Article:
Drama 586, Winter 2013
Since the 1980s, the performance of race has posed some of the most intriguing and challenging problems to practitioners and scholars alike. What does it mean to stage race critically or to watch it critically? If there is one thing that all parties agree upon, it is that representing and understanding race correctly is impossible. The inevitable gap between practitioners’ intention and viewers’ reception is broader and more treacherous in performances to which race is central than in any other. In fact, some scholars consider this gap definitive of all racial performances: theatrical and non-theatrical.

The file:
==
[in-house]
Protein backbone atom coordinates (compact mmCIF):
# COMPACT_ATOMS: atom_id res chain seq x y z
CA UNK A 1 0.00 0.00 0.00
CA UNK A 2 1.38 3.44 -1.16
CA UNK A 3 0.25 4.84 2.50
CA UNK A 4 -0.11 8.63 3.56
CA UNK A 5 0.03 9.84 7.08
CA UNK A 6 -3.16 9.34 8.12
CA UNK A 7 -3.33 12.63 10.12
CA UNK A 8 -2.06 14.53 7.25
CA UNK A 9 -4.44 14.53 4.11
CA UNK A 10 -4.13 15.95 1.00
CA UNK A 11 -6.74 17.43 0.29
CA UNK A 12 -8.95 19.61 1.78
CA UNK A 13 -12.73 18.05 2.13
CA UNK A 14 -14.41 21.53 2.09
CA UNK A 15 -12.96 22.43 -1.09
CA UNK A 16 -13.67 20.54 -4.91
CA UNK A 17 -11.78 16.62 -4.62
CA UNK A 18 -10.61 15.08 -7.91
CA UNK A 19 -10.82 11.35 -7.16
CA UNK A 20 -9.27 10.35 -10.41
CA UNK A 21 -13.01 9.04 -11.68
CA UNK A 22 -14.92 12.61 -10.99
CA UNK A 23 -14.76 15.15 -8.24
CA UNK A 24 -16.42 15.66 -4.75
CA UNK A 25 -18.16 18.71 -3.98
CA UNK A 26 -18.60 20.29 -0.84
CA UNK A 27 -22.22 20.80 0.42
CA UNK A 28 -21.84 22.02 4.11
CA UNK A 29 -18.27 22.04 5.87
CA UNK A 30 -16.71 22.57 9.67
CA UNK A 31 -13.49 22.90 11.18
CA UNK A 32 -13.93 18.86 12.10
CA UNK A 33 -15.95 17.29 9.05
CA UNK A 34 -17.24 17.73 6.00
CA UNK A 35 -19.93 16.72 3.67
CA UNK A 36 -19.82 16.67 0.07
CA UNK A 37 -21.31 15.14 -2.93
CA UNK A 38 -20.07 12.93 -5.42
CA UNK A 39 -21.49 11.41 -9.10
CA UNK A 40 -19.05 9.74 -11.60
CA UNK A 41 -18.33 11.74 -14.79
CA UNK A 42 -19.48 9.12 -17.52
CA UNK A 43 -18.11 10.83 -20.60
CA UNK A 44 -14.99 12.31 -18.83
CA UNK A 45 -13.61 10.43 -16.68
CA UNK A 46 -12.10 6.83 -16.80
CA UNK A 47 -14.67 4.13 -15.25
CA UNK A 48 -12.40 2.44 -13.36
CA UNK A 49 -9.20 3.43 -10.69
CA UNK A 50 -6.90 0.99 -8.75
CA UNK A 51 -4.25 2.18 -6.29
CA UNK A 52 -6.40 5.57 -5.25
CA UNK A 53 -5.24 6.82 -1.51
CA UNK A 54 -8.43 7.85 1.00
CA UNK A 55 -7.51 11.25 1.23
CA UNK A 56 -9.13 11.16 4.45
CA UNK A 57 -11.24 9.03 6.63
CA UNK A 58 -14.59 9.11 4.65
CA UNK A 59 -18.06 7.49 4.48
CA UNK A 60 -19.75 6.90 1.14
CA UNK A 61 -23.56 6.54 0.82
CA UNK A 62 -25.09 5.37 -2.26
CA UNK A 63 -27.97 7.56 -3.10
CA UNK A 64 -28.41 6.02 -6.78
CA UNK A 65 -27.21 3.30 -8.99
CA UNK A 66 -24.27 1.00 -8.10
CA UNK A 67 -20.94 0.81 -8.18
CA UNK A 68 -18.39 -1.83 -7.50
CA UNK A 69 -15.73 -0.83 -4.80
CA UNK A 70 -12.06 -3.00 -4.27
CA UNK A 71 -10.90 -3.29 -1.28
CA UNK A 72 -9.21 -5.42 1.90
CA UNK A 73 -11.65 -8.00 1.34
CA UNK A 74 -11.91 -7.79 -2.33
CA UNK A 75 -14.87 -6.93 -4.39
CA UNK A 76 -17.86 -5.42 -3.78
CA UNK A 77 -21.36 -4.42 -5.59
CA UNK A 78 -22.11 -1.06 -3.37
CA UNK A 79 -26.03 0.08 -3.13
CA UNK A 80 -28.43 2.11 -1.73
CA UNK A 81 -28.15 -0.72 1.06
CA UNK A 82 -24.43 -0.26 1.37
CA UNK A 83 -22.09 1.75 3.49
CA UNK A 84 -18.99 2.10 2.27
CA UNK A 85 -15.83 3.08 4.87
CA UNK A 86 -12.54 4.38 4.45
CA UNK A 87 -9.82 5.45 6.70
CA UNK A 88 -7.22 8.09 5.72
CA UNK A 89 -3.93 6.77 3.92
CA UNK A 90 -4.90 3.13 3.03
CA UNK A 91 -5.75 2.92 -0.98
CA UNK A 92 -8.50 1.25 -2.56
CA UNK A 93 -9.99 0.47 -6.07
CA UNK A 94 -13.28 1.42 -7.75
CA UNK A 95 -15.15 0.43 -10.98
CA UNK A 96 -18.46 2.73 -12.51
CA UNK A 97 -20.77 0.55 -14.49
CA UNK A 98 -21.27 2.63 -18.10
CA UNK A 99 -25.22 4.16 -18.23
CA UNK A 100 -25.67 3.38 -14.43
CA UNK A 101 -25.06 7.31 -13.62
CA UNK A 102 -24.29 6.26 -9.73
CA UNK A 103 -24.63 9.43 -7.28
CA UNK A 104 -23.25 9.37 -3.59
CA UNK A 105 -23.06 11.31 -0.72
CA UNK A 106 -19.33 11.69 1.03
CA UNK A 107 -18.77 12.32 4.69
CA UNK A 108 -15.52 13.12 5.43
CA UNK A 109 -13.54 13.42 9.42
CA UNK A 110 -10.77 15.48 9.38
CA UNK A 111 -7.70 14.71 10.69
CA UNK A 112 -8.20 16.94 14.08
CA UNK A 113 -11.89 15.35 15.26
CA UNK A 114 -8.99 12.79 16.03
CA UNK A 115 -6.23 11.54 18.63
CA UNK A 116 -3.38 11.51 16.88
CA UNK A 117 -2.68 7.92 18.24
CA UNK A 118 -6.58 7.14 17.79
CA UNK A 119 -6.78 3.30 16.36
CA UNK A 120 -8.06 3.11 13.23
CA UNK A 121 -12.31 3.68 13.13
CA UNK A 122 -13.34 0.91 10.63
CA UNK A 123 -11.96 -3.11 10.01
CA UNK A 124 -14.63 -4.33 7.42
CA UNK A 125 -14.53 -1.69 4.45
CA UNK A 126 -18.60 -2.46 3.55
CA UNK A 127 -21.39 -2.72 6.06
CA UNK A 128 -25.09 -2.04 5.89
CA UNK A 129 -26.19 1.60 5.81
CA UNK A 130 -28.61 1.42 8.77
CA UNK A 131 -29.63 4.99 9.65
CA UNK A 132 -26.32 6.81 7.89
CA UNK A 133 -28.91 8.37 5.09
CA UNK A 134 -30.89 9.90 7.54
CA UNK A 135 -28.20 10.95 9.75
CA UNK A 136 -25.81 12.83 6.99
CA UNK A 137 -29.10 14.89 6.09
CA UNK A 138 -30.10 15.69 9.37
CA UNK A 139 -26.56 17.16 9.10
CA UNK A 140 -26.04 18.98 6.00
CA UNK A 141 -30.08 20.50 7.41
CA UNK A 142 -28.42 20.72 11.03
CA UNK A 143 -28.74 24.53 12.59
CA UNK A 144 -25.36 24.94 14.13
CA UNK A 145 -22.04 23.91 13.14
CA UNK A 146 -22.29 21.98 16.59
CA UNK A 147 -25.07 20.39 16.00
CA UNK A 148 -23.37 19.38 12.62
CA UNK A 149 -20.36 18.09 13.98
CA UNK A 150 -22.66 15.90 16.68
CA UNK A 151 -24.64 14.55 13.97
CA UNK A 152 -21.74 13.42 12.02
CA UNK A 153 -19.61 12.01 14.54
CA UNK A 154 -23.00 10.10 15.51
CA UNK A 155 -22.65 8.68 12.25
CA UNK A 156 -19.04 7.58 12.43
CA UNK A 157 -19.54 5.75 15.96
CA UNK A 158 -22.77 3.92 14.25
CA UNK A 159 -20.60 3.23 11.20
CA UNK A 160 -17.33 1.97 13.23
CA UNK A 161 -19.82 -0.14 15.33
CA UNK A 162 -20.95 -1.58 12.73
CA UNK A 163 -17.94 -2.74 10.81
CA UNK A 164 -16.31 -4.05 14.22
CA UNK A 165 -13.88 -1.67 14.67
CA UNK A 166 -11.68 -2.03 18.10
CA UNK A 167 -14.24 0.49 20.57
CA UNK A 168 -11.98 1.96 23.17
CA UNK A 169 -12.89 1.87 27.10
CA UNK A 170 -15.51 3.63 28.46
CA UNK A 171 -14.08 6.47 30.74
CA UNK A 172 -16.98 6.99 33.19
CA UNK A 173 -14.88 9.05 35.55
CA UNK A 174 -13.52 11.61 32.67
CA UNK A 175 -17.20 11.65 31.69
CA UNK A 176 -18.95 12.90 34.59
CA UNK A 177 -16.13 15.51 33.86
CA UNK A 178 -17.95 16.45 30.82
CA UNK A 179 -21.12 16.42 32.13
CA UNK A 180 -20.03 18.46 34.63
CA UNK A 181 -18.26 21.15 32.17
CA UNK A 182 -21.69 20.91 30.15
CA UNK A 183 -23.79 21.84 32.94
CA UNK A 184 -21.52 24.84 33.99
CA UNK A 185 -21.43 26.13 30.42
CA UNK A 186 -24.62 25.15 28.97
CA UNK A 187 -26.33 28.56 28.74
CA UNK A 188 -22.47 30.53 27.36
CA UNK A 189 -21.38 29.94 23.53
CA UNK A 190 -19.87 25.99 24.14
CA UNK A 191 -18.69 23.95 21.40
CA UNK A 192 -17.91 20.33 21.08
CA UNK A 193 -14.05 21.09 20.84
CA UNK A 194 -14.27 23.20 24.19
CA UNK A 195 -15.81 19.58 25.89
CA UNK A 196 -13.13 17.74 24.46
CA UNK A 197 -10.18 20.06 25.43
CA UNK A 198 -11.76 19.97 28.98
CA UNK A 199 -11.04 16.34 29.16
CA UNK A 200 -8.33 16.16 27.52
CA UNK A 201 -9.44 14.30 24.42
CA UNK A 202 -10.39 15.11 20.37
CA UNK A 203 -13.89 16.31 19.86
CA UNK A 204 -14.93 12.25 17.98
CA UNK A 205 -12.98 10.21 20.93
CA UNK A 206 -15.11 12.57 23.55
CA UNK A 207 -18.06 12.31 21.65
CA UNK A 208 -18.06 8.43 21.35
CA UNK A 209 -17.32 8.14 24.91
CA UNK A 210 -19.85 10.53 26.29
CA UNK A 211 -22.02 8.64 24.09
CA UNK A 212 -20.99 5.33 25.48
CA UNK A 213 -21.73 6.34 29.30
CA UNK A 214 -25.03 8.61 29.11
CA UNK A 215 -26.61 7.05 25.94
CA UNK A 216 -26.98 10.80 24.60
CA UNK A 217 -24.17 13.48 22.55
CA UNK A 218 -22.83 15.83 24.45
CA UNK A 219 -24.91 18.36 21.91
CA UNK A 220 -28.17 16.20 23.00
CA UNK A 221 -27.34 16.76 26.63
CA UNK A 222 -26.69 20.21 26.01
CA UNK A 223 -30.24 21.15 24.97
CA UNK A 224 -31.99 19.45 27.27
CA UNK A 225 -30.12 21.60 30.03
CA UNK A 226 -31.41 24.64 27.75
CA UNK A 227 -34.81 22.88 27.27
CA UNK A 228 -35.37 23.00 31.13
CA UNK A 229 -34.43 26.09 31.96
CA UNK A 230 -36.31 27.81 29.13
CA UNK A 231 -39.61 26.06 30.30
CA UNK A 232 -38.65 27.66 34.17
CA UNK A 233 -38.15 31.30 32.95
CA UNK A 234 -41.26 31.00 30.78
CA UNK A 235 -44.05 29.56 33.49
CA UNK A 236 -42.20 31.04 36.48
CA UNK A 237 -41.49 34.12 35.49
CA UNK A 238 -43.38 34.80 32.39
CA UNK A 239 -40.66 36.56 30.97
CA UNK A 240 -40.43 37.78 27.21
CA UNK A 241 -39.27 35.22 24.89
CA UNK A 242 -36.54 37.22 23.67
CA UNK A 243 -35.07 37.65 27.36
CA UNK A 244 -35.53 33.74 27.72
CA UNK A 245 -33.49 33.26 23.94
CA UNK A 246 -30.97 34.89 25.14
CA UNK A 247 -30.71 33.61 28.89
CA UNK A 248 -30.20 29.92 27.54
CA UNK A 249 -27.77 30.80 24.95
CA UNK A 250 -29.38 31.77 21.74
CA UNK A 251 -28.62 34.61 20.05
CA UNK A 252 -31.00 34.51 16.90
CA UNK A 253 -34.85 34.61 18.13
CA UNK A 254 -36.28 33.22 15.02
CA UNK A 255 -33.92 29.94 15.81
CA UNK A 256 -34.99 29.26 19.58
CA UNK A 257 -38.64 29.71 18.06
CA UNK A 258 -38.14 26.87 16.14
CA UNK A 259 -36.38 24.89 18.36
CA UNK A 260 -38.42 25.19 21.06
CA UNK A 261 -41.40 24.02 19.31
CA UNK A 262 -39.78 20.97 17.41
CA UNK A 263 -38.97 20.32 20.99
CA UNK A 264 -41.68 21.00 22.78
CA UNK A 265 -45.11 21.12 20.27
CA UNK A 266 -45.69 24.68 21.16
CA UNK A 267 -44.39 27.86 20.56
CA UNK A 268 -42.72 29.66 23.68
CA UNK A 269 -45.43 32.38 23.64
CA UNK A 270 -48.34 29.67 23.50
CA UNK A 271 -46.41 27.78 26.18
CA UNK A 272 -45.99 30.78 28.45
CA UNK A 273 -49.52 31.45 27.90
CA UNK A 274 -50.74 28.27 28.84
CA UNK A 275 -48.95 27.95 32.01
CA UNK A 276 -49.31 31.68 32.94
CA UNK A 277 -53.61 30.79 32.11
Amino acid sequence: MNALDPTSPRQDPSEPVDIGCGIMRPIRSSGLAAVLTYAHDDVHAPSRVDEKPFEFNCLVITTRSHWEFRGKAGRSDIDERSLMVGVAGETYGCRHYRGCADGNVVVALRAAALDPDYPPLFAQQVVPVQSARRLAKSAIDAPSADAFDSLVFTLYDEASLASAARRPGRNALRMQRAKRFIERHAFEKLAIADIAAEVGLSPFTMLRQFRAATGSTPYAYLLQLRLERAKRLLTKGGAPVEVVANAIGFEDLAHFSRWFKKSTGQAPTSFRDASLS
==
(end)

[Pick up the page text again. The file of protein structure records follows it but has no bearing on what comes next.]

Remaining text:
This course examines some of the major twentieth-century critical debates about racial representation. What are the specific advantages and disadvantages of specific performance contracts (realism, epic theatre, etc.) for staging and viewing race critically? What distinguishes social performances of race from other performances of identity? How has the history of blackness defined and limited all thinking about race in the western world, and how can we get beyond the “black-white binary” in critical analysis? How have psychoanalysis, Marxism, and other theoretical schools contributed to our understanding of racial encounters in the theatre and beyond?